Tricks to make sure your child's sleep isn't affected by the clocks changing
You can’t stop the clock change happening – the night of Saturday, March 25 – so let’s be prepared!
Daylight Savings Time changes are enough to put the fear of God in us, but those with poor sleepers really dread the thoughts of what may happen to an already disrupted sleep pattern. On the flip side, if your house is plagued by an early riser, this particular adjustment as we Spring forward, is potentially good news – you may not need to do anything about it.
Nobody wants an hour less sleep, but as with many other sleep-related issues, there are a few simple ways of addressing it. In fact, facing it head on can work out well.
For starters, you could bury your head in the sand and do nothing. Over a few days, you and your child will naturally adjust to the new time. You may get a few random starts in the first couple of days, but if your little one is a good sleeper and generally manages to get through the night with little disruption, this could be the perfect option for you.
I suggest you stick to your daily schedules once the change occurs. For example, if your little ones currently have a snooze during the day at around midday, try and keep it as close to midday on the day after the change (Sunday, March 29). Their body clock will still think its midday (even though the clock says 1pm), but try to be persistent and consistent and things should fall into place over the course of a week or so. The same applies to bedtime.
Another option is to meet the clock change somewhere in the middle. On the day of the change, wake your little ones half an hour earlier. Treat naptimes the same and adjust by half an hour. That night, go to bed half an hour earlier than normal. Over the course of a few days, you should be back to normal again.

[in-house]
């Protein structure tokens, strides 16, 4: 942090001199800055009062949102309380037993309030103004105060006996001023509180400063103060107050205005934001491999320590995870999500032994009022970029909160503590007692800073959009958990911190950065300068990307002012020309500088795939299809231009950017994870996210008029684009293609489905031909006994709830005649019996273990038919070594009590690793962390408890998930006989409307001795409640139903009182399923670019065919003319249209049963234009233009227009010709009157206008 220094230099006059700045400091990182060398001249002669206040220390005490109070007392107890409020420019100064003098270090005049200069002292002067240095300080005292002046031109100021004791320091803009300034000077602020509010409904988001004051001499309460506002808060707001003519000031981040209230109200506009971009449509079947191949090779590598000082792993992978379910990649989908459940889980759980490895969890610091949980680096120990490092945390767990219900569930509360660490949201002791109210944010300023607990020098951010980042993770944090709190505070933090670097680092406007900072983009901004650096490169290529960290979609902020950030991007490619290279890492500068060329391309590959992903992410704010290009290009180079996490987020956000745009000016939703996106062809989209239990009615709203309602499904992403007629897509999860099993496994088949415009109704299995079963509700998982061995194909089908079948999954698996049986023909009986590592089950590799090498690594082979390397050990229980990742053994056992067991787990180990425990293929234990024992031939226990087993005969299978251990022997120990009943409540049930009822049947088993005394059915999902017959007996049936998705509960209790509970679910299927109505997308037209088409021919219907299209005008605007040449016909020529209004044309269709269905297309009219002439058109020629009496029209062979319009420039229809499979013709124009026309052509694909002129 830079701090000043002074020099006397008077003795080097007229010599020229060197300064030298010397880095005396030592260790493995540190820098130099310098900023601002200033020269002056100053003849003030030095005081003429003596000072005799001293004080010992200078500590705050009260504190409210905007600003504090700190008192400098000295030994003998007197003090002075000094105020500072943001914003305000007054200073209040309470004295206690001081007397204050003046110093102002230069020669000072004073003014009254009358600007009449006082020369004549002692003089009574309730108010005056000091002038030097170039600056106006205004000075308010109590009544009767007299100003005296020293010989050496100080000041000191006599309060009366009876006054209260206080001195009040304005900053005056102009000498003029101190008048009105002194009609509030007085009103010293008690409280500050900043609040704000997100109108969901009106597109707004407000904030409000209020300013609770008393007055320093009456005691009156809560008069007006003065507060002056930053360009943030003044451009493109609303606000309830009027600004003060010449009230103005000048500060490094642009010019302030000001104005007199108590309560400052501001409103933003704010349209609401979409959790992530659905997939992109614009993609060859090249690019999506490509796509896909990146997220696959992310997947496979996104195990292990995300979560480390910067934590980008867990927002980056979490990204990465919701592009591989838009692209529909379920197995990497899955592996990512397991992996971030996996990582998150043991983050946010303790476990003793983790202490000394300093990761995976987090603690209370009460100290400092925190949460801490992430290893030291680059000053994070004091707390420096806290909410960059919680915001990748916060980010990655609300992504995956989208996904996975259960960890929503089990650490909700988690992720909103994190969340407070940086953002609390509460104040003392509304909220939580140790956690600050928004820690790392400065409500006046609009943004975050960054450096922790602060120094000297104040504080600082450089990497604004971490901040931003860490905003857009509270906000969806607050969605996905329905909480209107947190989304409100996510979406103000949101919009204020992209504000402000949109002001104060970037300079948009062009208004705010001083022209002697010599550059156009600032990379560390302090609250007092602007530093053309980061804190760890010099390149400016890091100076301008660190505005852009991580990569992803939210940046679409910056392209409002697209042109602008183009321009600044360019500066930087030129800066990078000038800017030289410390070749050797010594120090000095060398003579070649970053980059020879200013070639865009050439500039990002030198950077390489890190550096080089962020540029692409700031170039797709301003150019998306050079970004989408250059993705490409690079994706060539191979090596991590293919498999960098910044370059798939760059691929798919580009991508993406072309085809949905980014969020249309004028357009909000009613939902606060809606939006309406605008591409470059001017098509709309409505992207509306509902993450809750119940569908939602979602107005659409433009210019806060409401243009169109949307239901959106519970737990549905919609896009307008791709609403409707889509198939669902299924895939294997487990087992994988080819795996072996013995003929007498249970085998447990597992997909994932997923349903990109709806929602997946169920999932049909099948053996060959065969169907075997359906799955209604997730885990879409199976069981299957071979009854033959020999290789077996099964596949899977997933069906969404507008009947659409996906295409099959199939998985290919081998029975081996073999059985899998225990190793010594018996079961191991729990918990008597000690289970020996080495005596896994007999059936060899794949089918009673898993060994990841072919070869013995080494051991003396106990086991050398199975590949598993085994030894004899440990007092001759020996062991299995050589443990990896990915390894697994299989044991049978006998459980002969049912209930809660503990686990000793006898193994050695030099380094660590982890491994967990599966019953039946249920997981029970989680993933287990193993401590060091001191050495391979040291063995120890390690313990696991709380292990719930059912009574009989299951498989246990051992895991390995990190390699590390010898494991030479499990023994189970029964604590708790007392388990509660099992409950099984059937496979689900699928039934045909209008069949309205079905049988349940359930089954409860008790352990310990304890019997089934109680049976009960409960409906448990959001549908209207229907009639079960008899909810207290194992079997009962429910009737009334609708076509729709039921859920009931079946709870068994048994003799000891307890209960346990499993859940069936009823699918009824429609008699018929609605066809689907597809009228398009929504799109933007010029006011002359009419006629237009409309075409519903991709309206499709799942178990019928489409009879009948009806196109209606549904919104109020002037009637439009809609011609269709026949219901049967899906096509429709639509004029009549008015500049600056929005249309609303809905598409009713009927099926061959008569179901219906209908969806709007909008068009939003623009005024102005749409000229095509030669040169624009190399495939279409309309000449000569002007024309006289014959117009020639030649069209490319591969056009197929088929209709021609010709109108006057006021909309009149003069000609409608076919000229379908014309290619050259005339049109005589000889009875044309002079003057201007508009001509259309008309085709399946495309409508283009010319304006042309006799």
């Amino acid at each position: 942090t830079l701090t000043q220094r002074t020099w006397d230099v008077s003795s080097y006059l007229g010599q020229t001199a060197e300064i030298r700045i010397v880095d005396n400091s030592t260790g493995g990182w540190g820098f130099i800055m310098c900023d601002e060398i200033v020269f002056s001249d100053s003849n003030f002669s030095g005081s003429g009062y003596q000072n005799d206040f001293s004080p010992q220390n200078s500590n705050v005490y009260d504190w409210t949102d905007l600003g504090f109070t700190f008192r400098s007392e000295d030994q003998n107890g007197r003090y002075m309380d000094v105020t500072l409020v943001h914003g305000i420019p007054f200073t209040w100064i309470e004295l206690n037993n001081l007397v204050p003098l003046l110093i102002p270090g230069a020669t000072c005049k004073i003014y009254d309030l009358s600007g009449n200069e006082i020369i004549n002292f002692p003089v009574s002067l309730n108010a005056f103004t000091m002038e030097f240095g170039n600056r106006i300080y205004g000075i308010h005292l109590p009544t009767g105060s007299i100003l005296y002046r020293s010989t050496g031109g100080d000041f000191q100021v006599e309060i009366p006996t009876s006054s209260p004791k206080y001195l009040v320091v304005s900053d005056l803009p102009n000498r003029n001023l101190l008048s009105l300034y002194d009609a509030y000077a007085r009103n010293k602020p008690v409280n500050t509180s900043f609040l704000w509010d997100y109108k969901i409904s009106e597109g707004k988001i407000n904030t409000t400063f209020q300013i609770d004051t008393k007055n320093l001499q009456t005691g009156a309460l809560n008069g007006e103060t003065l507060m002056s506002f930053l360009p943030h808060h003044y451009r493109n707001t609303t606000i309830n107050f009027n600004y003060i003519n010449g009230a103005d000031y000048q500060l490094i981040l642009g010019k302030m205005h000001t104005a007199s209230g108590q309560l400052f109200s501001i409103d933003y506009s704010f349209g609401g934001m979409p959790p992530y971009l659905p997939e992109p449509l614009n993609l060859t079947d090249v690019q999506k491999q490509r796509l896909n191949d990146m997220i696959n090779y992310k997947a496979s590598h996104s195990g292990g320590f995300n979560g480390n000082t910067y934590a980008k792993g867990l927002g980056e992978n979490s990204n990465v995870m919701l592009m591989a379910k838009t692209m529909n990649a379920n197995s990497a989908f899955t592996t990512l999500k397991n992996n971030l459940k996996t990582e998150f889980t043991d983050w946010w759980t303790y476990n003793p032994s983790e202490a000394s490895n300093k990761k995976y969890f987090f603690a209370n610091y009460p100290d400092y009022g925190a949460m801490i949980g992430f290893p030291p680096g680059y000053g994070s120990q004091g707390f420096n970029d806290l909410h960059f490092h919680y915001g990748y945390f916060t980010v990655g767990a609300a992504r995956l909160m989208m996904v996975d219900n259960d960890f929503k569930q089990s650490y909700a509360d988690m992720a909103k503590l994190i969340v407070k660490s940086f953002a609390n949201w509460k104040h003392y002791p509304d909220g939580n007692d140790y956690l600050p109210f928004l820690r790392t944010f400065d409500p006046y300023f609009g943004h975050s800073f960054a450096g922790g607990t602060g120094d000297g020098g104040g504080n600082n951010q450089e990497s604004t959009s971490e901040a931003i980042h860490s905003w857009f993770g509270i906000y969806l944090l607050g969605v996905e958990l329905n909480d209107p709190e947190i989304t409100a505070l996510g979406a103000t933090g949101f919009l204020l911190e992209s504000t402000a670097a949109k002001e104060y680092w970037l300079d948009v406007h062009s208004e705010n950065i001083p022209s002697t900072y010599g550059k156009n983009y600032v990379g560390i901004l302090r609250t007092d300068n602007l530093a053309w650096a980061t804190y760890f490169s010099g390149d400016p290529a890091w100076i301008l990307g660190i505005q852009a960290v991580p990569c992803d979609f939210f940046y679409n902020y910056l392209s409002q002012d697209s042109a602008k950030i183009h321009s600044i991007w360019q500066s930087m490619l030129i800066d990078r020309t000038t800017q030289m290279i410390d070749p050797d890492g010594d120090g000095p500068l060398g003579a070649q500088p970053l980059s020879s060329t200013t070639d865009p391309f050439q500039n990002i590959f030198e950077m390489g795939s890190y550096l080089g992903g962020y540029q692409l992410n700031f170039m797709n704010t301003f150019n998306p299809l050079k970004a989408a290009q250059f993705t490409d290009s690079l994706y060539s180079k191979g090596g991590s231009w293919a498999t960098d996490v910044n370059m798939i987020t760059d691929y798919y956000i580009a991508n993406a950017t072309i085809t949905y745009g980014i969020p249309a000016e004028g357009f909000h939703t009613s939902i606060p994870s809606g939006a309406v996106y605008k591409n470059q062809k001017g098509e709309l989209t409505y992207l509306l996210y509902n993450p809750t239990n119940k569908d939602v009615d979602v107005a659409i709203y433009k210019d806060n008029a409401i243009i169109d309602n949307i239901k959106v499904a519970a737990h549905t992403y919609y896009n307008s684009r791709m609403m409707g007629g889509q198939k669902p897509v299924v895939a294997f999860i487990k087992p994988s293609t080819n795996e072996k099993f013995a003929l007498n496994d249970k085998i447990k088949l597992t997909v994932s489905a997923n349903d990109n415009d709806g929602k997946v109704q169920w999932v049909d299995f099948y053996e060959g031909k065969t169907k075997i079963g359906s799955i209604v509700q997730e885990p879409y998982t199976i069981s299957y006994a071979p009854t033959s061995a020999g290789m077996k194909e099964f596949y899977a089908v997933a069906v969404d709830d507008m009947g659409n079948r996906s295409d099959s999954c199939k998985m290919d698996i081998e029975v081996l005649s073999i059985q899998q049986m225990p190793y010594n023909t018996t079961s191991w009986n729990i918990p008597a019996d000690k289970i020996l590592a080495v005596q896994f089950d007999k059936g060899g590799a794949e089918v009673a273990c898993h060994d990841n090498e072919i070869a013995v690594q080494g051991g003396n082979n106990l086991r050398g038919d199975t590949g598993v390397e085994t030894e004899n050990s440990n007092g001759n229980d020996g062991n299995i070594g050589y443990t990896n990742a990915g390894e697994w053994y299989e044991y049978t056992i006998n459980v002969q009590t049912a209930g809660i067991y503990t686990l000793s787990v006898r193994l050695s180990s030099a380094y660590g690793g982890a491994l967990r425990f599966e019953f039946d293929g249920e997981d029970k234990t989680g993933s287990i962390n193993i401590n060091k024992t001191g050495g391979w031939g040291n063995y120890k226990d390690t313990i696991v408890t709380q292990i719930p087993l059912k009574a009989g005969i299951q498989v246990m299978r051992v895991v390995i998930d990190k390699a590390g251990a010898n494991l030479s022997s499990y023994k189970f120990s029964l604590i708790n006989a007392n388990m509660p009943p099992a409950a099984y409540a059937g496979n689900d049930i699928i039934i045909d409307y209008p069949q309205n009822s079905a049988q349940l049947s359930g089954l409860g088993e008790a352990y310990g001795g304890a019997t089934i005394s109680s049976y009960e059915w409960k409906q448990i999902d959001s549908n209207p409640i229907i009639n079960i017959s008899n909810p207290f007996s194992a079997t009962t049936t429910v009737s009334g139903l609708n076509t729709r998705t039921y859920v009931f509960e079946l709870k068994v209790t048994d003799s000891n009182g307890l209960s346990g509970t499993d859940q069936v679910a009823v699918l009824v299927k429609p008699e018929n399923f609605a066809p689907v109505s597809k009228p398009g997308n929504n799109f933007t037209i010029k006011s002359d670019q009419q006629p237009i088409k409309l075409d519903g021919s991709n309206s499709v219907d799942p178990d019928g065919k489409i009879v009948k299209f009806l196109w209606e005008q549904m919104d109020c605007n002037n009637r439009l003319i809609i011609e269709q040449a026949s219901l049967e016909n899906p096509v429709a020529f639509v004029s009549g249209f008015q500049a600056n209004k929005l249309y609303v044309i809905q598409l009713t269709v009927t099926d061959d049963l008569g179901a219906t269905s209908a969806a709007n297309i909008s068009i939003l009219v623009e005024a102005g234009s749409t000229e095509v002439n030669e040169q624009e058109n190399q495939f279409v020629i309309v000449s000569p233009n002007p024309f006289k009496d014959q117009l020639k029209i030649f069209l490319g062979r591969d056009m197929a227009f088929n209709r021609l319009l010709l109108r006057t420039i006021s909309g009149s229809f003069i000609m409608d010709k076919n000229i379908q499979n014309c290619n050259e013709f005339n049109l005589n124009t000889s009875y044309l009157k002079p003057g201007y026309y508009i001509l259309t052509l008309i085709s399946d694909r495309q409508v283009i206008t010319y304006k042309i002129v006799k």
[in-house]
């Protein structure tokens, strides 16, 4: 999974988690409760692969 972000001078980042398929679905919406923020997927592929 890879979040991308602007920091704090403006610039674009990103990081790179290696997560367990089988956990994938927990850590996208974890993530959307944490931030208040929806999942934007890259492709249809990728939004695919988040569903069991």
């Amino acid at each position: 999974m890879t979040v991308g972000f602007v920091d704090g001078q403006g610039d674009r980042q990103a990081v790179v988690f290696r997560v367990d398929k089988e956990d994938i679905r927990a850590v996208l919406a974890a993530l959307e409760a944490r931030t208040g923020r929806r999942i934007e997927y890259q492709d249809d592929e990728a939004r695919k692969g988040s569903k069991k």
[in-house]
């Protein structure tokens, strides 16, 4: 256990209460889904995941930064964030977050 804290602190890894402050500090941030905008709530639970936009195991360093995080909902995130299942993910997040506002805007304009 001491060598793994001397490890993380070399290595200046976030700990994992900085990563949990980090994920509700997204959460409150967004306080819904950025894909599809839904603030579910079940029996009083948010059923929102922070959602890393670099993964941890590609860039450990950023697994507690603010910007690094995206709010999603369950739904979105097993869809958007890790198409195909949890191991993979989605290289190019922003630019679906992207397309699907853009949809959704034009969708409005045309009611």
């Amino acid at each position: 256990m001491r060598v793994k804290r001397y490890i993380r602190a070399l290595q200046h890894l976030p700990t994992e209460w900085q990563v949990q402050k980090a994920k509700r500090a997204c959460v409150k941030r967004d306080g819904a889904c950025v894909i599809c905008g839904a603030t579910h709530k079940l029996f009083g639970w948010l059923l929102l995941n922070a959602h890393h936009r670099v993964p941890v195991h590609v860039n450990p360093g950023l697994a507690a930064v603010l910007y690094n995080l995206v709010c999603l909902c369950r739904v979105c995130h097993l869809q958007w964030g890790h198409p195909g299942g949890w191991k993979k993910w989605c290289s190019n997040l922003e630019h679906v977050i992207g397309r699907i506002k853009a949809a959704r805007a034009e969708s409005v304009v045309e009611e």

Another suggestion would be to start putting little ones to bed 15 minutes earlier each night, starting a few nights before the change takes place. There’s no point putting them down too much earlier than their normal bedtime, quite often they won’t be tired enough, and the wheels fall off! So, 15 minutes earlier on Wednesday is a good starting point. The next night, bring it back a further 15 minutes. Same again on Friday, so by Saturday they should be well-adjusted, and the change will be seamless! If you choose this option, you will also need to get them up 15 minutes earlier each day. That’s the nasty part. Resist the temptation of a lie-in; it can only upset things.
Sticking to your bedtime and daily routines will also be helpful. The small things that suggest it's time for bed will play a huge part when you're adjusting the times. They may not be able to read the clock, but the 'cues' you give them will guide them as to what is happening next. For example, keeping the end of day routine the same every day, but just a tiny bit earlier will encourage them to go to sleep when you suggest it.
Often it’s external factors that drive our body clocks such as daylight and darkness, the bright early mornings can be a bit of a problem at this time of year. I always recommend black-out blinds in bedrooms or travel black-out blinds. Darkness helps the body produce Melatonin, the sleep-inducing hormone. In the morning, open the curtains, let the light in, and kickstart their day.
This seasonal change is not the worst one, though. Longer periods of daylight in the evenings make it so much easier for us all to get out and enjoy some fresh air which is one of the best ways to encourage a good night sleep.
Most children will take a week to ten days to really adjust; some will do it with ease. I hope all of yours fall into the latter.
Niamh O’Reilly is a sleep coach. She's also a baby and childcare guru, a 'parent nanny' and the answer to many a weary parent's woes.